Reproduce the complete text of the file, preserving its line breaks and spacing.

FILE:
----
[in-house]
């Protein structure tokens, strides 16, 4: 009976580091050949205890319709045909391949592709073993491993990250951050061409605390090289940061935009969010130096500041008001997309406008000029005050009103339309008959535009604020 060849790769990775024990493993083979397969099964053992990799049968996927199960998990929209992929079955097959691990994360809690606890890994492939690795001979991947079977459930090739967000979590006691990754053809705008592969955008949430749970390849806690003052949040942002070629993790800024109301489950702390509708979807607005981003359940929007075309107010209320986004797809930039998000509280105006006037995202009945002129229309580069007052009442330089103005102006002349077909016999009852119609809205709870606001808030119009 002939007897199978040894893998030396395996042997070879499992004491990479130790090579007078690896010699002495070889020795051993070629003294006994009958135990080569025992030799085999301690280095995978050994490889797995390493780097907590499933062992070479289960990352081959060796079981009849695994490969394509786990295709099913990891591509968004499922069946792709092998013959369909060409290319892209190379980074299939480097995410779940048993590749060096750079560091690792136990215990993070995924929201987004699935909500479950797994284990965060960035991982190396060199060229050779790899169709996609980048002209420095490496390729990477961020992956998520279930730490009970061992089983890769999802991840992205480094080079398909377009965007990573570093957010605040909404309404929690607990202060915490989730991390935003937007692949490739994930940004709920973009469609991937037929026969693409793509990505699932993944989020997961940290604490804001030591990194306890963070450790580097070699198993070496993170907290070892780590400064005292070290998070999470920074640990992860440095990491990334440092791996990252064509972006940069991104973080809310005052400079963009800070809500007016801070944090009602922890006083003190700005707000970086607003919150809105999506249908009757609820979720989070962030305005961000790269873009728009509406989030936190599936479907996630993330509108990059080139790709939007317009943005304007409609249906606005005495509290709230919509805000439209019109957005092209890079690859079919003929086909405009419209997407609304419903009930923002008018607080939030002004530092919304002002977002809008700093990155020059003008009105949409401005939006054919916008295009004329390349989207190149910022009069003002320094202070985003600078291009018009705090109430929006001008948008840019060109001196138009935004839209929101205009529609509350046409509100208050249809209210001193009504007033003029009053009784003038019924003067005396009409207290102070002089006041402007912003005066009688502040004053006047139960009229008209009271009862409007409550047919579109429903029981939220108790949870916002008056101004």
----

[in-house]
């Protein structure tokens, strides 16, 4: 009976580091050949205890319709045909391949592709073993491993990250951050061409605390090289940061935009969010130096500041008001997309406008000029005050009103339309008959535009604020 060849790769990775024990493993083979397969099964053992990799049968996927199960998990929209992929079955097959691990994360809690606890890994492939690795001979991947079977459930090739967000979590006691990754053809705008592969955008949430749970390849806690003052949040942002070629993790800024109301489950702390509708979807607005981003359940929007075309107010209320986004797809930039998000509280105006006037995202009945002129229309580069007052009442330089103005102006002349077909016999009852119609809205709870606001808030119009 002939007897199978040894893998030396395996042997070879499992004491990479130790090579007078690896010699002495070889020795051993070629003294006994009958135990080569025992030799085999301690280095995978050994490889797995390493780097907590499933062992070479289960990352081959060796079981009849695994490969394509786990295709099913990891591509968004499922069946792709092998013959369909060409290319892209190379980074299939480097995410779940048993590749060096750079560091690792136990215990993070995924929201987004699935909500479950797994284990965060960035991982190396060199060229050779790899169709996609980048002209420095490496390729990477961020992956998520279930730490009970061992089983890769999802991840992205480094080079398909377009965007990573570093957010605040909404309404929690607990202060915490989730991390935003937007692949490739994930940004709920973009469609991937037929026969693409793509990505699932993944989020997961940290604490804001030591990194306890963070450790580097070699198993070496993170907290070892780590400064005292070290998070999470920074640990992860440095990491990334440092791996990252064509972006940069991104973080809310005052400079963009800070809500007016801070944090009602922890006083003190700005707000970086607003919150809105999506249908009757609820979720989070962030305005961000790269873009728009509406989030936190599936479907996630993330509108990059080139790709939007317009943005304007409609249906606005005495509290709230919509805000439209019109957005092209890079690859079919003929086909405009419209997407609304419903009930923002008018607080939030002004530092919304002002977002809008700093990155020059003008009105949409401005939006054919916008295009004329390349989207190149910022009069003002320094202070985003600078291009018009705090109430929006001008948008840019060109001196138009935004839209929101205009529609509350046409509100208050249809209210001193009504007033003029009053009784003038019924003067005396009409207290102070002089006041402007912003005066009688502040004053006047139960009229008209009271009862409007409550047919579109429903029981939220108790949870916002008056101004």